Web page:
Much to my disappointment, I was not swept away by nostalgia at the opening strains of John Williams’ iconic main theme. Years ago, someone commented that the reason all us grown-up Star Wars fans felt betrayed by the prequels was that they failed to literally transform us into 12-year-olds. That may be why the latest installment in the saga left me cold. Also, the fact that I saw it alone in a nearly empty theater with a bunch of strangers probably didn’t help. This is one of those movie-going experiences that would be greatly enhanced by the addition of a communal aspect.
As it was, the Star Wars universe felt as old and worn-out as those wrecked Star Destroyers gathering dust on the desert planet of Jakku. I guess we’re supposed to feel comfy and cozy starting another trilogy on another desert planet, but I felt little connection to the setting or the characters. It would’ve helped if Rey, the gutsy, orphaned scavenger played by Daisy Ridley, had any real attachment to Jakku. But she’s just trying to scratch out a living on a cruel, desperate world.
It wasn’t until afterward that I saw the parallels with the current sociopolitical climate. Jakku works as an allegory for the Great Recession. Just as the desert planet’s denizens are surrounded by the ruins of the Galactic Empire’s fleet, we’re surrounded by our own imperial luxury that, for most people, has been gutted and stripped clean of all meaningful benefits. Our social safety net and communities have been shredded, leaving us to wander the metaphorical desert in search of useful relics from our overshadowing past. (I don’t know if that metaphor works for you, but it works for me, so I’m goin’ with it.)
While Rey’s plucky millennial navigates the economic wasteland left in the wake of an empire’s fall, we meet Finn, stormtrooper-cum-cubicle-drone, who’s having reservations about his corporate mission. He was taken from his family as a child by the First Order, the essentially faceless monolith that has emerged to fill the fascist vacuum left by the defeat of the Galactic Empire. I can certainly relate to his predicament. Maybe I wasn’t forced into the corporate world at gunpoint, but it doesn’t feel like there are a lot of other viable job options out there anymore.
Luckily for Finn, he’s put in charge of a captured Resistance pilot, with whom he manages to escape Starkiller Base, the planet that the First Order has turned into a megaweapon capable of destroying whole star systems. This is just one of the items J.J. Abrams ticks off on his journey down the nostalgia checklist. Stormtroopers? Check. Restless orphan on desert planet? Check. Escape from said desert planet aboard the Millennium Falcon? Check. Moon- or planet-sized megaweapon capable of destroying planets? Check.
I don’t mean to imply that any of this repetition undermined by enjoyment of the picture. Honestly, I’m just using it as fodder for comedy. Every part of the production was handled competently. I just didn’t feel like there was any juice left in this fictional world. But, judging by the reaction of almost everyone else who’s seen it, I may just be dead inside.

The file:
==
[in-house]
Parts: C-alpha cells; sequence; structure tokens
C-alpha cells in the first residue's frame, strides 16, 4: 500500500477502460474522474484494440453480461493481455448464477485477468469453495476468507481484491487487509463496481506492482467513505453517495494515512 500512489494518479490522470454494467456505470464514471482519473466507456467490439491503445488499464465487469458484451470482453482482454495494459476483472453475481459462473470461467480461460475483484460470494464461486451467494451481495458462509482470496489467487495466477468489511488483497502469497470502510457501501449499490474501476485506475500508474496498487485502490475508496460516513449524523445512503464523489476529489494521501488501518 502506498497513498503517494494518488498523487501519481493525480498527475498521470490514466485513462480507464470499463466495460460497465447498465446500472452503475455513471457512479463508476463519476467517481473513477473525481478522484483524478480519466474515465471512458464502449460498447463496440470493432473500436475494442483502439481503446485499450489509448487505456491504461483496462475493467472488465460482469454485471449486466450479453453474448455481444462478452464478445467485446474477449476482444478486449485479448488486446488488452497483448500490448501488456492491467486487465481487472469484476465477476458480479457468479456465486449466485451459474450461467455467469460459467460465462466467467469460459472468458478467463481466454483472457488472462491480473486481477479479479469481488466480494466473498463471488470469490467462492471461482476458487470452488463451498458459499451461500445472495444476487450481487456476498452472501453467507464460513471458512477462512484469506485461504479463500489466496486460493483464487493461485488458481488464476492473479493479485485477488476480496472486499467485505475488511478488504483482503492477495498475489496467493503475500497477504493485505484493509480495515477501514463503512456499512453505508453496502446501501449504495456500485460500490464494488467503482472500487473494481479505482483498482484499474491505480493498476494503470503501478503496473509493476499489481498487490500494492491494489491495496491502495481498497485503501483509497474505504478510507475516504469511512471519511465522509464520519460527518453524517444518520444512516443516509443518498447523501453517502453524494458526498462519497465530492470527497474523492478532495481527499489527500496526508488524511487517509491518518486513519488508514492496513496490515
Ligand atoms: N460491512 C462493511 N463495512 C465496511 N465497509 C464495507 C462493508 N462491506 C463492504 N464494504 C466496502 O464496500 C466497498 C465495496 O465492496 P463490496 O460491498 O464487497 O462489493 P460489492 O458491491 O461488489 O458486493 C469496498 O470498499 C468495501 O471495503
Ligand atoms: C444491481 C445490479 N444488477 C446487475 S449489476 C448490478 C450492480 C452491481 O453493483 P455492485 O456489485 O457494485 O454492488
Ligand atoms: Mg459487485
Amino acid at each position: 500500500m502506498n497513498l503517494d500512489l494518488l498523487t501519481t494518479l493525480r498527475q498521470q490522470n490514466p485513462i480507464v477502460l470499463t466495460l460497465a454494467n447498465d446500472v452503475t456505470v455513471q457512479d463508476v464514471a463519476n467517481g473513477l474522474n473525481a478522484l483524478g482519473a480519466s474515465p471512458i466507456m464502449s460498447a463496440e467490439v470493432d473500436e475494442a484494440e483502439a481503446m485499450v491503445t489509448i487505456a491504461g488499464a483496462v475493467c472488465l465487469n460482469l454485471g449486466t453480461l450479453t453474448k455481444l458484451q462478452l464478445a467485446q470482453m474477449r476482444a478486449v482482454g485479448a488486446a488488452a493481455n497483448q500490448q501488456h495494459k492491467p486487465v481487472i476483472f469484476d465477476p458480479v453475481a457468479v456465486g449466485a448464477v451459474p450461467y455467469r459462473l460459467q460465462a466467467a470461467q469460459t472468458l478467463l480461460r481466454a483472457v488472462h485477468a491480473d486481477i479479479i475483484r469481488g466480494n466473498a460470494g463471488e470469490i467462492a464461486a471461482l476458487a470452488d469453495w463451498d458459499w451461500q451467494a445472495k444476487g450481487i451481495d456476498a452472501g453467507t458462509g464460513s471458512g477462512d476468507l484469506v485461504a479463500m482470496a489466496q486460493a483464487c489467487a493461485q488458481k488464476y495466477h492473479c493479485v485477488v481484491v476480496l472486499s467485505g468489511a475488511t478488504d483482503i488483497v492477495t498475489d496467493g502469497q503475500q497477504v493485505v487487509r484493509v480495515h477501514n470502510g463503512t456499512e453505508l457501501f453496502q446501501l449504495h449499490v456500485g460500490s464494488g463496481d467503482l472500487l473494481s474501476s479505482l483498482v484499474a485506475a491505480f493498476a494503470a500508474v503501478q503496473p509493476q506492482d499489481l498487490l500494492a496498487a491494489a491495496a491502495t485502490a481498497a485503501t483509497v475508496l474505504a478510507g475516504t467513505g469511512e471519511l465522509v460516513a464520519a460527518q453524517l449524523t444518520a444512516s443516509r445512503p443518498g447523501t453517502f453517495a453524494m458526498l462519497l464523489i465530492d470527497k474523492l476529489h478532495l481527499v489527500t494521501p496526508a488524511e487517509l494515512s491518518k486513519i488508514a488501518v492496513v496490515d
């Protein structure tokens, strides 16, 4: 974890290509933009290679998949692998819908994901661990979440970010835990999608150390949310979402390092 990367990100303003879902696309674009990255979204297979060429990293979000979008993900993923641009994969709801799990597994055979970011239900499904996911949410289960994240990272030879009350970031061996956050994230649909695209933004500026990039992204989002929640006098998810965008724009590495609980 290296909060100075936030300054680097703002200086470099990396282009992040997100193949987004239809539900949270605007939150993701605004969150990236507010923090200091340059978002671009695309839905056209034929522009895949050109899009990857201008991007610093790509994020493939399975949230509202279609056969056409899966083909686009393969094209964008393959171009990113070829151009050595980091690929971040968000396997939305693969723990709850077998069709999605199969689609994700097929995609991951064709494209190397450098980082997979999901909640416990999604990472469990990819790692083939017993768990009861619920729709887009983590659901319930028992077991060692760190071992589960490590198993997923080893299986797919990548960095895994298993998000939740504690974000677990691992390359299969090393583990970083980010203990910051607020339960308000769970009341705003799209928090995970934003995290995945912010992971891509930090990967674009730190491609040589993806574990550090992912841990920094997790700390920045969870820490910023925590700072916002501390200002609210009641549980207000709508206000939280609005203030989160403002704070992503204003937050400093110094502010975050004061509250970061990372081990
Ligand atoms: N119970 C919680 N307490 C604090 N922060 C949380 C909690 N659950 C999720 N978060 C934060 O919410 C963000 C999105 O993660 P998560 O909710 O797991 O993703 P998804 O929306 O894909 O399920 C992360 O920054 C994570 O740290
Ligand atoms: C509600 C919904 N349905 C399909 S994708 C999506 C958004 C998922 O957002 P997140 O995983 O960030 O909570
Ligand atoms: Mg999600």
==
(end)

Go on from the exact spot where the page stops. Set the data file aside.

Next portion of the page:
Well, getting back to the plot, Rey and Finn are thrust together and join forces with Han Solo and Chewbacca, who bring them to their new family, the Resistance. (Sorry for skipping over a lot of stuff, but, like I said before, the movie didn’t really suck me in.) The film gets better as it goes. Harrison Ford is old, and Carrie Fisher’s face, due to “having some work done” I assume, is not terribly flexible, but they bring a bit of that old magic back to the screen, just enough to set the table for the newbies.
Unlike Rey and Finn, Han and Leia’s son, now known as Kylo Ren, is well on his way up the corporate ladder. Unfortunately, he’s chosen the Dark Side (although, frankly, I don’t think the corporate ladder has a Light Side), along with the centerpiece of the Dark Side Junior Executive starter kit: a helmet that makes his voice super-creepy. (Check!) Han tries to reconcile with his son on a long, skinny walkway over a seemingly bottomless pit. (Check!) Alas, Kylo impales his dad with his red lightsaber and lets him fall into the bottomless pit.
Ya gotta give Abrams credit for killing off Han Solo, the most popular character in the franchise. The estrangement of Han, Leia and their son is also affecting. It kind of echoes the plight of Baby Boomers as parents. “Sure, Mom and Dad, you fought the Man, but now you want me to play it safe? Fuck that, I’m joining the Dark Side!” (I think I may be projecting too much onto this movie.)
Suffice it to say, the Death Sta- excuse me, Starkiller Base is destroyed by a motley crew of X-wing pilots, complete with fat guy! (Check plus!) I probably should’ve mentioned that the movie begins with the Resistance’s top pilot transporting a droid that has a map to the secret location of Luke Skywalker, who’s been off the grid since he got discouraged about losing Han and Leia’s son to the Dark Side and decided to go looking for the first Jedi temple. (Check infinity!)
The movie ends on a high note, with Rey finding Luke at the top of a jagged little island. Mark Hamill’s aging serves him better than Ford or Fisher. His gray beard and weathered face perfectly suit his Obi-Wan-ish robe. When he lowers his hood and faces Rey and us, it’s kind of a thrilling moment, even for my dead soul. Hamill overplays the gravitas, but the thrill endures as Luke contemplates reclaiming his central role in the galaxy and the camera circles the promontory.
So if you’re looking for a good time at your local cineplex, this is the movie for you. If you’re looking for a way to reconnect with your lost youth and innocence and reclaim your soul, I’d recommend something less weighed-down with commercial and emotional expectations.